Walking around a flooded Carrick-on-Shannon it’s easy to come to the conclusion that 2009 was an Annus Mirabilis for County Leitrim.  On so many fronts the county has been badly hit by the recession and has a range of challenges stockpiled for 2010 and beyond.

Leitrim has the smallest population of any county in the Republic, with 28,950 population in 2006 (up from 25,301 in 1991).  Accompanying this modest population growth has been a building boom, with new industrial estates and shops, along with housing estates, added to towns and villages, and a frenzy of one-off housing developments.

This building frenzy nose-dived after the peak of the property boom, but the damage has already been done – the housing vacancy rate is above 30 percent.  In April 2006, housing vacancy in the county was 29.3 percent.  Since then many new properties have been built, and with very low demand few have been occupied.  Whilst the growth in housing and industrial units to large degree mirrored population growth, it outpaced demand driven by tax 23 incentive developments (through the Rural Renewal Scheme introduced in the Finance Act 1998) and a strong pro-growth strategy in an area that was only ever likely to sustain relatively weak growth given its peripheral location to major urban centres, its population make-up, and its indigenous economic base.

Animation of new housing growth in Leitrim since 2003 in 1km grid squares

What this means is that the county has a massive oversupply of housing and industrial units that, even with sustained growth (and this is unlikely for at least a few years, possibly longer), will take many years to fill.  The result has been plummeting house prices, with a significant fall in asking price and the second lowest average price for homes in the country after Longford (according to daft.ie average asking prices in Leitrim are currently in the region of €181,285, which represents a year-on year fall of 18%, and a 28% fall from peak prices) and the creation of a small number of ghost estates (for example in Cootehall and the grounds of Kilronan Hotel).  For those that bought property post 2003 (and perhaps earlier) this will mean living with negative equity, and probably doing so for quite some time.

In addition, cuts in funding from central government have meant the curtailing of many social schemes and to the halting of local infrastructural projects such as road improvements.  The county is particular vulnerable to further cuts due to the division of the Leitrim constituency into two new constituencies – Sligo-North Leitrim and Roscommon-South Leitrim – for the 2007 election which leaves Leitrim with no locally based TD.  Moreover, the county would be highly vulnerable if the An Bord Snip (2009) proposal to merge county councils to gain economies of scale where implemented.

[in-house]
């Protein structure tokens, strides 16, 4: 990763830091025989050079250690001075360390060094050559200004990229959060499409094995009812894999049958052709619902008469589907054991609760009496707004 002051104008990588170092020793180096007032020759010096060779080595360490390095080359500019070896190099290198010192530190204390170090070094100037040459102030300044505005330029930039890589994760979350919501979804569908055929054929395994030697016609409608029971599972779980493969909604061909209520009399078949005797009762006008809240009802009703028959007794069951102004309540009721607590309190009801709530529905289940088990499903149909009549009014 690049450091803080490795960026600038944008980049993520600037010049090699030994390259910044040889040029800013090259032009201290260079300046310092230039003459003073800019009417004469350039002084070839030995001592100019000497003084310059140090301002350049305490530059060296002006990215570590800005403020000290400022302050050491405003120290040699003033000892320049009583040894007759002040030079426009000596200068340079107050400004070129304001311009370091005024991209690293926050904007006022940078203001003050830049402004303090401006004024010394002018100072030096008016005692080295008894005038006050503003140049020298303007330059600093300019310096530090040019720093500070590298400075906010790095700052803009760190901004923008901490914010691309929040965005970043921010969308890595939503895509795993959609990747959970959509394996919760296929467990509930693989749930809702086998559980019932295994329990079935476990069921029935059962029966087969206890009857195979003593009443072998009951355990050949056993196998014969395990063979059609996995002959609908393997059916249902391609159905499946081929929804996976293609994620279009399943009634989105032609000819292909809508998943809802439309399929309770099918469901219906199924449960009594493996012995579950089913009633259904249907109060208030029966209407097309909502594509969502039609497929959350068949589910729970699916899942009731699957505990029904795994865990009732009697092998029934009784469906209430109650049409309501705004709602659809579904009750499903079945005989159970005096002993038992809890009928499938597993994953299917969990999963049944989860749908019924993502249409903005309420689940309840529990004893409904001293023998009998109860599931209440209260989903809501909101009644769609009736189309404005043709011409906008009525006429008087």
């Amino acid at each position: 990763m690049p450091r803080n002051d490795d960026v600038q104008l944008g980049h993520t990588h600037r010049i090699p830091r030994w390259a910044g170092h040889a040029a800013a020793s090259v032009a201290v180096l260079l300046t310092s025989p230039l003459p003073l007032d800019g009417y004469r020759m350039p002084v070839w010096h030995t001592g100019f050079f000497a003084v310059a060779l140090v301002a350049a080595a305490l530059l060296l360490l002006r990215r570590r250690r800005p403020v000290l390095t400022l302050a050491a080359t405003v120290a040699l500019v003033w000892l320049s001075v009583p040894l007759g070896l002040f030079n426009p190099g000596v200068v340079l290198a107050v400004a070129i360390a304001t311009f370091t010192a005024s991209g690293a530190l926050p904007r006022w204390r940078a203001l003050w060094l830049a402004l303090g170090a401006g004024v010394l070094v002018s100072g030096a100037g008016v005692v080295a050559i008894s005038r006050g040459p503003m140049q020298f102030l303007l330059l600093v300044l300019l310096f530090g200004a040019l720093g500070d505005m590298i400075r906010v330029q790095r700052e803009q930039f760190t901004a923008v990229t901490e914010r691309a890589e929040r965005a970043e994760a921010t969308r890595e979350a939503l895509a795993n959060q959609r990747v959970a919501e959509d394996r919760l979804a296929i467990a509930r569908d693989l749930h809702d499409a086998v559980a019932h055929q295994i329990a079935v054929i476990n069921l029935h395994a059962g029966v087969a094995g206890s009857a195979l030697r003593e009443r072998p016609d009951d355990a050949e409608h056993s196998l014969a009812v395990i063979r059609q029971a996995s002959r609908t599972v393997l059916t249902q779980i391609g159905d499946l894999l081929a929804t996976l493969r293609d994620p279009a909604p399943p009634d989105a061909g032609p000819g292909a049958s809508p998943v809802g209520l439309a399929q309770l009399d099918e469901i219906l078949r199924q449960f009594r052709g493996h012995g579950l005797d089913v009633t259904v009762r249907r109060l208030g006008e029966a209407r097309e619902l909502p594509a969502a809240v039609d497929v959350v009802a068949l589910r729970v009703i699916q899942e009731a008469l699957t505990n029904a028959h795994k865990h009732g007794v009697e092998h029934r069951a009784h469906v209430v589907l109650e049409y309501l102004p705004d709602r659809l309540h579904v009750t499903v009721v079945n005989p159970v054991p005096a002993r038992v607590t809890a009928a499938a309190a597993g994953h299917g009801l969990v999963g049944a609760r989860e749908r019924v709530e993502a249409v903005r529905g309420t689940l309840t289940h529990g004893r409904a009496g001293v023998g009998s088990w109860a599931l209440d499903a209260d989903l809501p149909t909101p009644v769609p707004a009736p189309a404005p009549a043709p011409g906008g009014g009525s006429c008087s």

To add to Leitrim’s woes, claimants on the Live Register have more than trebled from a low of 1040 people in April to 2006 to 3482 in October 2009 (a 235% increase).  The national unemployment rate for the second quarter was 12% (males 15.1% and females 8.1%), with a rate of 13.4% for the Border region (the finest spatial resolution available).  In addition, for those working in agriculture in what is a largely rural county, the CSO has recently reported that farm operating surpluses are down by 30.3% in 2009, on top of a fall of 10.9% in 2008.

Unemployment has the potential to rise further and some parts of the county are prospectively quite vulnerable to a significant increase given the reliance on a small number of large employers that also help maintain the broader local economy.  For example, in the south of the county, Bank of America and Masonite are two major employers and any job losses in these cases will have serious ripples throughout the area.

As a border county Leitrim is losing some retail revenue to Fermanagh.  Another CSO report details that 41% of border residents shopped in the North between July 2008 and June 2009, a fair number making fairly regular trips.  Another indicator of consumer confidence is reflected in new car registrations which for January and February, 2009, nose-dived (leading, for example, to Casey’s Ford garage in Carrick on Shannon closing).

Carrick on Shannon flooding

Then to cap, what has been a pretty awful year, the unprecedented rainfall of November led to the River Shannon bursting its banks and flooding large parts of Carrick-on-Shannon, Cootehall, and Leitrim Village.  It has to be said that the devastation that followed seemed almost inevitable given that much of the recent development had taken place on the Shannon’s floodplains.  Nevertheless, for a struggling economy it was a bitter blow that will require millions of euro of state investment in flood management to address.

Leitrim people are a resilient and proud bunch, and while the recession will take its toll, they’ll continue to get on with life.  It would have been a damn sight easier though without the woes of 2009.

Prime development land?

Declan Curran, Justin Gleeson and Rob Kitchin